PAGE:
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Sharks: Mysterious, misunderstood —
and vital to humanity


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    EditImage Alt Text:Hammerhead sharks in the Galapagos Islands, Ecuador
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    EditCaption Description:Sharks have been around for more than 400 million years, longer than the dinosaurs. There are more than 400 shark species, including the hammerhead, known for its uniquely shaped head, which enables them to see more of their surroundings and more easily find their prey.
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    EditImage Alt Text:A shark swims amongst the coral off of French Polynesia
    EditCaption Title:Apex predators
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    EditImage Alt Text:Tourists observing a whale shark in a shark sanctuary in Cendrawasih Bay in Indonesia’s Raja Ampat archipelago.
    EditCaption Title:More valuable alive than dead
    EditCaption Description:Loved and feared, sharks boost local economies through ecotourism. Shark diving, swimming and viewing generate more than $US 300 million a year, making sharks more valuable alive than dead.
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    EditImage Alt Text:Fishermen hold up carcasses of dead sharks caught in Raja Ampat.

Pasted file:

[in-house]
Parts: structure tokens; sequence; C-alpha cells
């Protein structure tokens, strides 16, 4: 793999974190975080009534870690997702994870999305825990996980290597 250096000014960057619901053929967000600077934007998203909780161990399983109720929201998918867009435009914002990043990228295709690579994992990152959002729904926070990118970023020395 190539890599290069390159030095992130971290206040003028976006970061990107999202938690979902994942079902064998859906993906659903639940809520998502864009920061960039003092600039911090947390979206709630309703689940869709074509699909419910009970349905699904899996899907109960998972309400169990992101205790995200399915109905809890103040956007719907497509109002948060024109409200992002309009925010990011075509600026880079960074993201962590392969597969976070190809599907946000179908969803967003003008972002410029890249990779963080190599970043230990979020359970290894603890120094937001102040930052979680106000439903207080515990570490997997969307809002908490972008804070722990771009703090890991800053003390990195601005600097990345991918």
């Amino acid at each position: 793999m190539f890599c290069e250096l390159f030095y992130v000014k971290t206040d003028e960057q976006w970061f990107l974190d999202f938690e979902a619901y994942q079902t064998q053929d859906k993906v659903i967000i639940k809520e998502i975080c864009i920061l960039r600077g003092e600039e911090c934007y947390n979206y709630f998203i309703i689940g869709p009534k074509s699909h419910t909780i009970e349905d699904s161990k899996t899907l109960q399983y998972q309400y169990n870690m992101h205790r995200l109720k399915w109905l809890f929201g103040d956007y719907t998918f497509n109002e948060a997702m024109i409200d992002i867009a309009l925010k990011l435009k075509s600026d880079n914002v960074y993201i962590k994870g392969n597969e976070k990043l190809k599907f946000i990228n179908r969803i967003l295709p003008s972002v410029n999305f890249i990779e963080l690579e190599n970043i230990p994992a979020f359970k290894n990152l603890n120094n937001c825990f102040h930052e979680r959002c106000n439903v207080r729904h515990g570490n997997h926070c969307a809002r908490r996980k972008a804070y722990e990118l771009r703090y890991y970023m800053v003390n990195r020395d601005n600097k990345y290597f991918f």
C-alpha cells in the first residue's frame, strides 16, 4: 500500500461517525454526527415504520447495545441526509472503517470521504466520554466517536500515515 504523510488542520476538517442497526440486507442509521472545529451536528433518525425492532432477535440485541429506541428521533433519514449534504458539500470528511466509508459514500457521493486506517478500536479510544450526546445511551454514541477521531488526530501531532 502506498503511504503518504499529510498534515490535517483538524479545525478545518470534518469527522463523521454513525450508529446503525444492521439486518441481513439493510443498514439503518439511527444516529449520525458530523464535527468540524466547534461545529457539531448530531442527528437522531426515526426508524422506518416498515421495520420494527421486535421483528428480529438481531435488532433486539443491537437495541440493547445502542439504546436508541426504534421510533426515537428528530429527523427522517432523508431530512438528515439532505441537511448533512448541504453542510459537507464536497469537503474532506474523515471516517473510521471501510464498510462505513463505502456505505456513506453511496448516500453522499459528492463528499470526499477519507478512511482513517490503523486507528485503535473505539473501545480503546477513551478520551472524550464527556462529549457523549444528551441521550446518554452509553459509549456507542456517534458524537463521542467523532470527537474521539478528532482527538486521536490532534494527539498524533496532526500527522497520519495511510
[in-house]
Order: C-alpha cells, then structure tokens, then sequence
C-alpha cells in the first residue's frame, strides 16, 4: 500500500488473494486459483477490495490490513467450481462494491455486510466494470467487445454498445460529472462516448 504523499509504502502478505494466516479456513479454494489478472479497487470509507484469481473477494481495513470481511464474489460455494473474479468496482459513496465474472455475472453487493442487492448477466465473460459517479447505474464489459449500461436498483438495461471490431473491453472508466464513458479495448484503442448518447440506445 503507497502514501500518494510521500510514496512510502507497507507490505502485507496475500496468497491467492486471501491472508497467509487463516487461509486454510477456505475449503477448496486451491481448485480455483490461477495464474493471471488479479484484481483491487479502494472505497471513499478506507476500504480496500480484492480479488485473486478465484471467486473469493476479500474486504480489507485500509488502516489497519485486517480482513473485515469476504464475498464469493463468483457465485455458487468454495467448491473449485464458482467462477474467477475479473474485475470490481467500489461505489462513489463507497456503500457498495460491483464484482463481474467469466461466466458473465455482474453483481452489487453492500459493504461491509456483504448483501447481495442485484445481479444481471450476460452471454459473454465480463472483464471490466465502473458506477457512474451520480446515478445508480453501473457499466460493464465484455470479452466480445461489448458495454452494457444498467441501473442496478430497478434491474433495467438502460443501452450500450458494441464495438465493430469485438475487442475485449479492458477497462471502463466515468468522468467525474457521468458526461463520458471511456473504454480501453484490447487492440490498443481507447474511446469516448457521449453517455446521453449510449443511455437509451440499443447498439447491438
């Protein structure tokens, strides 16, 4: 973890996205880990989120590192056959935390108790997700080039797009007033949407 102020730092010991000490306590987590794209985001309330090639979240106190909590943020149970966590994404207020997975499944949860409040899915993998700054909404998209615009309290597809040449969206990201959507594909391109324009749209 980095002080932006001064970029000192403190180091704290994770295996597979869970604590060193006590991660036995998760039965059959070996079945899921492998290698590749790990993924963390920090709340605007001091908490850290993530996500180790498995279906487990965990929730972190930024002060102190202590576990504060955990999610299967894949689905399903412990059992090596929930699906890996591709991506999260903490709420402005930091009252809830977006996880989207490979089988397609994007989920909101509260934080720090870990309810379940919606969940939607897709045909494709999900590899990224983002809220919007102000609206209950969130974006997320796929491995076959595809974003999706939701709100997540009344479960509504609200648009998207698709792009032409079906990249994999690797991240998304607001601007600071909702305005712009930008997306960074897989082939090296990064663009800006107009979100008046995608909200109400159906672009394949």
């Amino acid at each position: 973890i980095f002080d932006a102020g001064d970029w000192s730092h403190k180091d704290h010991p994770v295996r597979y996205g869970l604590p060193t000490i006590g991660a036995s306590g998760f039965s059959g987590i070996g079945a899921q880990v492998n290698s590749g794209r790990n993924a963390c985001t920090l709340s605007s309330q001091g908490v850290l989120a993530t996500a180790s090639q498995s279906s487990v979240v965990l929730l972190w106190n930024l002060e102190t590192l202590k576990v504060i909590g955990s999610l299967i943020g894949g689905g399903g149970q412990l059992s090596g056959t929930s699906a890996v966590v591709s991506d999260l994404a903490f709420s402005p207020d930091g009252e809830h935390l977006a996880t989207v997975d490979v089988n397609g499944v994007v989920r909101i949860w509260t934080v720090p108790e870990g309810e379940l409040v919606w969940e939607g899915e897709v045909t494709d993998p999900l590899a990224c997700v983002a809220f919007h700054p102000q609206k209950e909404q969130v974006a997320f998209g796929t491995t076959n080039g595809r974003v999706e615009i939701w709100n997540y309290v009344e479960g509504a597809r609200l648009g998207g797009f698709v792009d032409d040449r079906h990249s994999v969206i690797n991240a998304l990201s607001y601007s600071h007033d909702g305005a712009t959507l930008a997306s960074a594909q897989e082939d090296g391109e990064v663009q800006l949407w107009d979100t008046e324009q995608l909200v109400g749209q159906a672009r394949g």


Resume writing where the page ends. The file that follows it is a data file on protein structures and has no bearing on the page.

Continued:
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    EditImage Alt Text:Observers watch whale sharks swim in an aquarium in Japan
    EditCaption Title:The benefits of sharks
    EditCaption Description:Scientific study of sharks and their DNA is driving potential treatments for viruses and cystic fibrosis. Shark anatomy — from the surface of its skin to the motion of its tail — has inspired smart design for products such as watercraft, cars and water turbines.
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    EditImage Alt Text:Large whale shark swims past diver in Cendrawasih Bay
    EditCaption Title:People need sharks
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    Shark.

    Few species have thrived on our planet for as long.
    Few have so captured the human imagination.
    Fewer still have been so misunderstood.

    ‘Shark.’

    The very word evokes their incomparably streamlined look, perfected over millennia: Through 400 million years and four mass extinctions, sharks have plied every ocean on Earth, formidable and indispensable at the apex of the marine food chain.

    That was before humans came along.

    Now, many shark species are under threat of extinction around the globe, caught unintentionally as by-catch or relentlessly slaughtered for their fins.

    Through it all, sharks remain woefully misunderstood.

    They make headlines for their fitful ferocity toward humans, yet they are crucial to humanity. Sharks support the oceanic food web that supports us, the carbon cycle that stabilizes our climate, even our economies — look no further than TV’s annual “Shark Week” as a testament to our enduring fascination with these awesome creatures.

    For years, Conservation International has worked to protect sharks and the habitats they depend on. If we lose them, the fabric of the oceans could begin to fray.

    Shark.

    Survivor.
    Apex predator.
    Guardian of ecosystems.

    Conservation International is protecting them. Will you help us?

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    EditSection subtitle:Eat sustainable seafood. Not all fish is created equal. Keep fish in the ocean by eating only seafood that’s been sustainably sourced.
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